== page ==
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Pakistani Comic's Takedown Of Afghan Musical Culture Hits False Note

A young boy in Kabul plays a rabab, a traditional musical instrument.
A young boy in Kabul plays a rabab, a traditional musical instrument.
The Pakistani media -- like the country's textbooks, which describe Afghanistan as the first country to oppose Pakistani entry into the United Nations but ignore the fact that Kabul stood by Islamabad during its wars with India in 1965 and 1971 -- have struggled against the temptation to promote stereotypes and hatred against Afghans.

Critics argue that the Pakistani media's negative role has been visible throughout Afghanistan's ongoing conflict. Apart from spinning major issues, they note, Pakistani media have referred to dead Taliban insurgents as "Shaheed" (martyred) -- even suggesting that such references serve Pakistan's so-called strategic depth policy.

Afghanistan has frequently been the butt of jokes from Pakistani comedians, too. But a well-known Pakistani actor seemingly went too far recently in ridiculing Afghans on Pakistan's Dunya TV (see video below).

When a moderator asked Sohail Ahmad Azizi about a recently established music academy in Afghanistan, he replied, "What academy in Kabul!? Karzai's soldiers carry bombs and rifles the whole time there. What music will be made there?" He then launched into "Afghan-sounding" gibberish and played an "air rabab," the most famous Afghan musical instrument, pulled the pin of and tossed a mock grenade and made the sound of an explosion. Then, in a reference to words (Yaa Qurban) that are used in famous Pashtun romantic songs meaning, "I can sacrifice myself for your love," Azizi belted out "Yaa Qurban!" interspersed with pretending to fire a machine-gun.

The moderators laughed so hard that it left this viewer wondering what could possibly have been so funny.

Samar Esapzai from Khyber Pakhtunkhwa, in Pakistan, tells me on a social website that "it's really unfair to assume that just because this comedian made a joke, he is insulting Pashtuns as a whole. There is good and bad everywhere and we really need to learn how to take a joke." There are no doubt many people who, like Samar, wonder what's so bad about Azizi's remarks that Afghans can't just get over them.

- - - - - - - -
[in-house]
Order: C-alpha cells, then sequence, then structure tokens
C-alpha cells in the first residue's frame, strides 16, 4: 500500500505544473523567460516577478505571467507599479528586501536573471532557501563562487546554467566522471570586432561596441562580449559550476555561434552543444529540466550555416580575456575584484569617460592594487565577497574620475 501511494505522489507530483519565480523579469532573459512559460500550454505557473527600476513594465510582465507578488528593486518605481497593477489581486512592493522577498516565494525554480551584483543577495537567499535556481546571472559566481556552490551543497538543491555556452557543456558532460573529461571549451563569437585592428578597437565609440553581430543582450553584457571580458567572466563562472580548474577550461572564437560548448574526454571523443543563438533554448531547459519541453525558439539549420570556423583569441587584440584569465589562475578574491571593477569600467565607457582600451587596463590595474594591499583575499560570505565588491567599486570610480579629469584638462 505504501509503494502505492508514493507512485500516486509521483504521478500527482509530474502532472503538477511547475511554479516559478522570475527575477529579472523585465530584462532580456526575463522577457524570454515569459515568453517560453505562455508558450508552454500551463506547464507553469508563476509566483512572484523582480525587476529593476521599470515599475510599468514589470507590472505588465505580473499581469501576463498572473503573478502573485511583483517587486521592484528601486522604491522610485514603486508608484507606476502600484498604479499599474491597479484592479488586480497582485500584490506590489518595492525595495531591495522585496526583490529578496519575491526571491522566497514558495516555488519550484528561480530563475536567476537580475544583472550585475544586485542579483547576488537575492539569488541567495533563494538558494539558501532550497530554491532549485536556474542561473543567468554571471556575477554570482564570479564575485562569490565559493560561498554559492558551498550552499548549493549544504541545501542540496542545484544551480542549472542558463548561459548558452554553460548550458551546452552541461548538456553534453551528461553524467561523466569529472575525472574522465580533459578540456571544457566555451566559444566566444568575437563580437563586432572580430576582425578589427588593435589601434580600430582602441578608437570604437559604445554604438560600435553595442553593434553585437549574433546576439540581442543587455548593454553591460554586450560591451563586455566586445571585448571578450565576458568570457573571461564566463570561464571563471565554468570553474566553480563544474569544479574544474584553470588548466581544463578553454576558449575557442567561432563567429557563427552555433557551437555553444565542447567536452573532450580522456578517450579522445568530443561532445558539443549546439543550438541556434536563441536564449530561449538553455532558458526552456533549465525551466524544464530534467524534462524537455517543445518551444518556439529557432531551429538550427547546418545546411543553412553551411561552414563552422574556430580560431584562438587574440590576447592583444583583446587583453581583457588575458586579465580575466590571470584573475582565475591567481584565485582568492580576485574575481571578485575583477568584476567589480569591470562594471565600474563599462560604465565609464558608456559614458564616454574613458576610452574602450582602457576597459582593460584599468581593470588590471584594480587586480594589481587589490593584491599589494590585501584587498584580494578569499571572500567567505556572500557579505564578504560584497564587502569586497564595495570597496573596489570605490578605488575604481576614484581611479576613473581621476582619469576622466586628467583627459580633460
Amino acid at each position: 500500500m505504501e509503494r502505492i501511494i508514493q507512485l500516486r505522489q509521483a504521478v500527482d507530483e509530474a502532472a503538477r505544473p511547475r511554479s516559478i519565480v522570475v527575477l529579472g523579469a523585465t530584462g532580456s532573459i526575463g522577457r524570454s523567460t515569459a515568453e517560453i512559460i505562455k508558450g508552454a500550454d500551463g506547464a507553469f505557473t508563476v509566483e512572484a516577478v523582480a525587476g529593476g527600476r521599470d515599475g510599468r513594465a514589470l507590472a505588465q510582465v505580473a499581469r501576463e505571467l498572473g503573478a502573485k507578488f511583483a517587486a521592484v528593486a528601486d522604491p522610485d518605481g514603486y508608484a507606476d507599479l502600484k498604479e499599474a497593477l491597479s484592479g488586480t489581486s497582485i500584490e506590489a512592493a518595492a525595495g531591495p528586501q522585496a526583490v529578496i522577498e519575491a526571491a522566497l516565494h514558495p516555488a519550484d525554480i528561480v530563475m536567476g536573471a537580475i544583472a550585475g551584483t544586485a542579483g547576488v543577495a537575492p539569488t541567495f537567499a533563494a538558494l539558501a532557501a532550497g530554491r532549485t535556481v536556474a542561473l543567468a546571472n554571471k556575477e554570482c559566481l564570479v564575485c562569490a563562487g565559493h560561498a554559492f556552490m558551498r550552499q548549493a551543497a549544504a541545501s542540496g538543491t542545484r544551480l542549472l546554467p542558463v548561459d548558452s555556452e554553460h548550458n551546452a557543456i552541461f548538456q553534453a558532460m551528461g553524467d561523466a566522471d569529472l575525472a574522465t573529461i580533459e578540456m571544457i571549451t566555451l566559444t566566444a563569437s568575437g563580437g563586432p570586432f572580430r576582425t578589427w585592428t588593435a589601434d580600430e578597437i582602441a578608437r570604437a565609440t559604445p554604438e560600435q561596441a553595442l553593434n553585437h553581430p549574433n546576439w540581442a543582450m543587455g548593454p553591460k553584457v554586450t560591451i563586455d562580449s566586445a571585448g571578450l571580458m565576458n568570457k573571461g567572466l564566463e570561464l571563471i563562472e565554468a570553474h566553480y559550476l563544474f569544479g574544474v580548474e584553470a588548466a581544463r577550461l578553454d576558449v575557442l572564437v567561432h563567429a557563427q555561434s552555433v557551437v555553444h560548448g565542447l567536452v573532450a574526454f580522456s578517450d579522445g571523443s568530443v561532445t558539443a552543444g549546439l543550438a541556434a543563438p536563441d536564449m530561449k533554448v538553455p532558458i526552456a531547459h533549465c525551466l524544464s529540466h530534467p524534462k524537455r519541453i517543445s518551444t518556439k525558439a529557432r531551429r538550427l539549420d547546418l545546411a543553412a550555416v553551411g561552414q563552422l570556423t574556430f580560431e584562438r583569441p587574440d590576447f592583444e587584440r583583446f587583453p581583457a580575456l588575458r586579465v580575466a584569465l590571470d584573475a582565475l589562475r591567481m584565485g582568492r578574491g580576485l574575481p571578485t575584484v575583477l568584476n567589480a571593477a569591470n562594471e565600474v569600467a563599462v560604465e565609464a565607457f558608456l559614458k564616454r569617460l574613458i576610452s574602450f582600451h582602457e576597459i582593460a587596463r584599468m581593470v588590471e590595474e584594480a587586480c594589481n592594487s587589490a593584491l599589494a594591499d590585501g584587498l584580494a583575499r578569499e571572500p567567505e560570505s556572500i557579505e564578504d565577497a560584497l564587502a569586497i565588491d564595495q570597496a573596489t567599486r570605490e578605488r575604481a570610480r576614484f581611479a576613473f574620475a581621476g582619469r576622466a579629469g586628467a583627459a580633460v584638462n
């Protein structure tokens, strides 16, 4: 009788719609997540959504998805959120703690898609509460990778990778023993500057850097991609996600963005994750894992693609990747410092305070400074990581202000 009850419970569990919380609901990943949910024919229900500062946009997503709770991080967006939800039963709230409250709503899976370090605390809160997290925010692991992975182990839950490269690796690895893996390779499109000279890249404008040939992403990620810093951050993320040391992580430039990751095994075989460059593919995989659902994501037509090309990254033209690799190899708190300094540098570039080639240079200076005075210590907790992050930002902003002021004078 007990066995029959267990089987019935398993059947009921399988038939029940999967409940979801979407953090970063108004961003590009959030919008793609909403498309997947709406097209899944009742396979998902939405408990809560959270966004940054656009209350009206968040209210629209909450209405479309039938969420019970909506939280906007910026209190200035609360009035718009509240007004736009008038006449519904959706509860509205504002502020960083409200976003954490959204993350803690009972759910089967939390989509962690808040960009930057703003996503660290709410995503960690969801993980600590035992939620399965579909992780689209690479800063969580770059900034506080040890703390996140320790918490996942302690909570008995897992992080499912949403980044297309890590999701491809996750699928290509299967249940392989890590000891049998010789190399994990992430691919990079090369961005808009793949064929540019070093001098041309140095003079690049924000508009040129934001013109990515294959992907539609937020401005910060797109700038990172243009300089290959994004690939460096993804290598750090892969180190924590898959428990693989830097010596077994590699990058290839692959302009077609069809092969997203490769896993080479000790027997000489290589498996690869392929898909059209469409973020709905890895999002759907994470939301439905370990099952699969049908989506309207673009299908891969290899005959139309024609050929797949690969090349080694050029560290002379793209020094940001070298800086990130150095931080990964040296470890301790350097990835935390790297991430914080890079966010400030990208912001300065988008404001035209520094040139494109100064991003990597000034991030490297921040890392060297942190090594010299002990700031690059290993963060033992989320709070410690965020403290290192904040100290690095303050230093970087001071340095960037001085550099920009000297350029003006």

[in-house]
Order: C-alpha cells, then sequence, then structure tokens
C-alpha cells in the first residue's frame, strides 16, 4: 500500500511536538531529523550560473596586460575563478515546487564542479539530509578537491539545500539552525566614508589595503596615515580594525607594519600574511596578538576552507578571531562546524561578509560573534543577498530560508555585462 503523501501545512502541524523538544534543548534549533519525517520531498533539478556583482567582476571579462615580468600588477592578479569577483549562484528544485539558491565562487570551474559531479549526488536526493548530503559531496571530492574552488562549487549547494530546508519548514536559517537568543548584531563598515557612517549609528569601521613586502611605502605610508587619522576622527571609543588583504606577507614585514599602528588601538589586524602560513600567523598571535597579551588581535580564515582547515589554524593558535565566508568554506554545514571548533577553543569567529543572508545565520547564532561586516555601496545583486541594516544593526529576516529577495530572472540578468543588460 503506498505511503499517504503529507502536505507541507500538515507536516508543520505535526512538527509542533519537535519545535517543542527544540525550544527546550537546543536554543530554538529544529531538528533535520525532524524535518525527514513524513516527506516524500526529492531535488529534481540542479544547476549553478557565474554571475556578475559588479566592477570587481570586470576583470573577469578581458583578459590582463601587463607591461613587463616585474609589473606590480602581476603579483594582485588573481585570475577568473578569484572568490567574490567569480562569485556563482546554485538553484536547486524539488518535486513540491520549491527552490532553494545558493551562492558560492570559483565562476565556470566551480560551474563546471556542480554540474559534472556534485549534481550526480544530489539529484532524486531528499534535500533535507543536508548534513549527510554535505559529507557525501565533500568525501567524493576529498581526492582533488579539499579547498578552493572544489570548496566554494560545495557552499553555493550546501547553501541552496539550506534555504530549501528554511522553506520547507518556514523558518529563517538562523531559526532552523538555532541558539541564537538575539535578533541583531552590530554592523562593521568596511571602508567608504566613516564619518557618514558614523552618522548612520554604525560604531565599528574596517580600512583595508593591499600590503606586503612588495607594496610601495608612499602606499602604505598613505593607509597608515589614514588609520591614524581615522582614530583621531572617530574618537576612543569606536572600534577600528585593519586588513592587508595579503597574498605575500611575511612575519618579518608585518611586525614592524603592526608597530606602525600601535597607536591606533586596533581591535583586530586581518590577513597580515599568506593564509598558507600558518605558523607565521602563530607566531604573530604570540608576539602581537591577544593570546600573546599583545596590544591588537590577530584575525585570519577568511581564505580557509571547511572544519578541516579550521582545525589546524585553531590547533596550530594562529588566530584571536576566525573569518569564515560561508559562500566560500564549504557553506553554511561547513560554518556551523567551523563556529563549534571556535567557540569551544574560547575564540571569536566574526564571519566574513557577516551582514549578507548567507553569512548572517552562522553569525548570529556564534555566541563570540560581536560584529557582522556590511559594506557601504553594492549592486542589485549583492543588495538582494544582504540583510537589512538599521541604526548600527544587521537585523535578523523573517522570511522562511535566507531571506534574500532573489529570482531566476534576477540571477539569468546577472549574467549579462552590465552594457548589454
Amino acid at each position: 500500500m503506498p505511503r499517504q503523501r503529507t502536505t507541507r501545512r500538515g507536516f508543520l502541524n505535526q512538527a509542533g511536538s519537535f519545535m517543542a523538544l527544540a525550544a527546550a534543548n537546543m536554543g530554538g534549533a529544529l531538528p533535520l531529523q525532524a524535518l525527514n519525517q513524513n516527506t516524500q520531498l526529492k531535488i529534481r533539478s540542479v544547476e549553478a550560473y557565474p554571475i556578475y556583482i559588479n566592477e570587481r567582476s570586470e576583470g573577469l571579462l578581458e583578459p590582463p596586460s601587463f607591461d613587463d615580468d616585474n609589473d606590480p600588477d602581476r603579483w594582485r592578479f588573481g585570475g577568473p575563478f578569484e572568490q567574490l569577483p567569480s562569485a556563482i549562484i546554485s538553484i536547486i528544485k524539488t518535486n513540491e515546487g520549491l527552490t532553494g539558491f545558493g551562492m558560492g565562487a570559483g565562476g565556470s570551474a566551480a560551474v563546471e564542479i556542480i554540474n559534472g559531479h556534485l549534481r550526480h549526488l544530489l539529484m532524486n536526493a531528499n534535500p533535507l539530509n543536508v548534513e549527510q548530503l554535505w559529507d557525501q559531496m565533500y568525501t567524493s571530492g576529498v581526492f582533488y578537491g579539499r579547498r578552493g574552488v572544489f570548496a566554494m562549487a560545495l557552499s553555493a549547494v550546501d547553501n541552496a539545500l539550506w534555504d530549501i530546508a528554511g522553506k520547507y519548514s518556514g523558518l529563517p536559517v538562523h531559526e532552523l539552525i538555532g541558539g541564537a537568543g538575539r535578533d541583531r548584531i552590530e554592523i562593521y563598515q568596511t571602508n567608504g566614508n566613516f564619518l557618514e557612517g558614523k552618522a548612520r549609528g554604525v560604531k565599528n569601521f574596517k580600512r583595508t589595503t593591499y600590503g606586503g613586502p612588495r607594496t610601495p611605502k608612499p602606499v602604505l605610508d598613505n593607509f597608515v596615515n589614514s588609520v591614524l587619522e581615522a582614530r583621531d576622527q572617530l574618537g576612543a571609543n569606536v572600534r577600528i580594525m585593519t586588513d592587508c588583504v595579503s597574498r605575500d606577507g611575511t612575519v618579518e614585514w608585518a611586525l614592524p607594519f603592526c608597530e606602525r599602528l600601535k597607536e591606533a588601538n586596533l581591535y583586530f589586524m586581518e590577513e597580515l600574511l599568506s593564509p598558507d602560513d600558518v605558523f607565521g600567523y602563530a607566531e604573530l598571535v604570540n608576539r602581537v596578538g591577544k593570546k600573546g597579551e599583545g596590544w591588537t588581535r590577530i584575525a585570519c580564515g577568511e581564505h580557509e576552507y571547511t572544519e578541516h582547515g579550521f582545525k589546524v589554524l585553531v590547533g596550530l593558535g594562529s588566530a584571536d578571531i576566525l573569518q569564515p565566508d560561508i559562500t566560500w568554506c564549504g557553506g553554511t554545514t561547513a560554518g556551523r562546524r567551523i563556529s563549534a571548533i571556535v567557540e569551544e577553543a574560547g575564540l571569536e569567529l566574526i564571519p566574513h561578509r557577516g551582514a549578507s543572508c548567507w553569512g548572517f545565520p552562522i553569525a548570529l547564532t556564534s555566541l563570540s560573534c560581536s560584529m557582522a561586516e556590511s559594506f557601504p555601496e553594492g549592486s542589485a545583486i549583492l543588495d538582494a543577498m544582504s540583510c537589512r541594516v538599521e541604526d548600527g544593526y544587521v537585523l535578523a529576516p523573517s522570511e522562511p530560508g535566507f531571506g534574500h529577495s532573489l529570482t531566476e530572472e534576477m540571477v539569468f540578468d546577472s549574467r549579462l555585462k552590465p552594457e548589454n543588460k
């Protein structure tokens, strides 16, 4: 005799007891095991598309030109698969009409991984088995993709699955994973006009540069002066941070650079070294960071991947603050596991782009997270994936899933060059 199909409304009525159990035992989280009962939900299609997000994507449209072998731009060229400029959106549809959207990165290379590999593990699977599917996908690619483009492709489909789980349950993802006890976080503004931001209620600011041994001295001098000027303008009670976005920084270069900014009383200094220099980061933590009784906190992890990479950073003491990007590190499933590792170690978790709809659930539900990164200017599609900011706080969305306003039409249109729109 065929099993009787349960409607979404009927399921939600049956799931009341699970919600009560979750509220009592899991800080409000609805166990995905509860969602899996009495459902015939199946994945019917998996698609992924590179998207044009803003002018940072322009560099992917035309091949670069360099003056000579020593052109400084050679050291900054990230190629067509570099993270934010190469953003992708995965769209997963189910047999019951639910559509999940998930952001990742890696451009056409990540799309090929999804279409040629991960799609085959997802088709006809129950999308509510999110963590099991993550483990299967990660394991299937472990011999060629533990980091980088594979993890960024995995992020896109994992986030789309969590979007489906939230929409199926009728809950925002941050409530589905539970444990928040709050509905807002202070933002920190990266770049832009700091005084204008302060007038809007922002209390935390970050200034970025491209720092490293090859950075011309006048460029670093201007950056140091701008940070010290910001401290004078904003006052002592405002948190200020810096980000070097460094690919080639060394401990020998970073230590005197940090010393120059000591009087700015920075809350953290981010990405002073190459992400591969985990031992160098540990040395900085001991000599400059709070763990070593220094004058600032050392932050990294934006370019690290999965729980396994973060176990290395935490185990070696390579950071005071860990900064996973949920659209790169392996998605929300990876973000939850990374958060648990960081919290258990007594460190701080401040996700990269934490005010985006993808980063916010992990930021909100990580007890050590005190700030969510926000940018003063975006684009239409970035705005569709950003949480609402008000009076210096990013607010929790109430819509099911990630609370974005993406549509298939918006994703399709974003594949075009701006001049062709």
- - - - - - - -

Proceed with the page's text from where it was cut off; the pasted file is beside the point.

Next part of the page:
But a number of people expressed anger and disapproval via Twitter. Peymana Walizai ‏(@PeymanaWalizai), a student at Kings College London, tweeted: "That wasn't even funny. At least if he were to insult us, the joke should be worth laughing at." Munir Khan (@munir104) tweeted: "Racist and unpleasant Pashtun stereotypes. I am surprised this is called comedy in Pakistan!" Alam Zeb Khan (@Pukhtun_Zalmay), a Pashtun from Pakistan, was clearly angry as he tweeted: "Trust me the #Pujabi ppl has this prejudice against us for ages. And unfortunately they r the ones who control and rule #Pak" The joke did not go over well with Waheed Khan (@idioticcc) either: "He had only half century history thats y insulting afghan people. I will email them as well related this issue."

It's worth mentioning that music has a rich history in Afghanistan and the Musical High School of Kabul and National Institute of Music Kabul are not the only institutes to have produced music teachers, composers, singers, musicians, and conductors. "Attan" is the national dance of Afghanistan, and the rich folk, classical, and pop music of Afghanistan is known around the world.

One of the most popular Afghan classical music legends, Ustad Mohammad Hussain Sarahang, apart from other awarded names, was awarded the "classical music crown" and dubbed the "father of classical music" in Indian Elahabad and Delhi music universities, respectively.

In the 1950s, when Pakistan was still a toddler on the global scene, the pop music culture in Afghanistan was in full bloom. Ahmad Zahir, known as "the king of modern Afghan music" and the Afghan Elvis Presley, was one of the most popular singers.

Farhad Azad, in his article "Distorted History of Afghan Music," says of Zahir: "In the Western comparative, he was a combination of John Lennon, Johnny Cash, and Dean Martin."

That's a lot of entertainment history belying Azizi's effort at humor.

-- Malali Bashir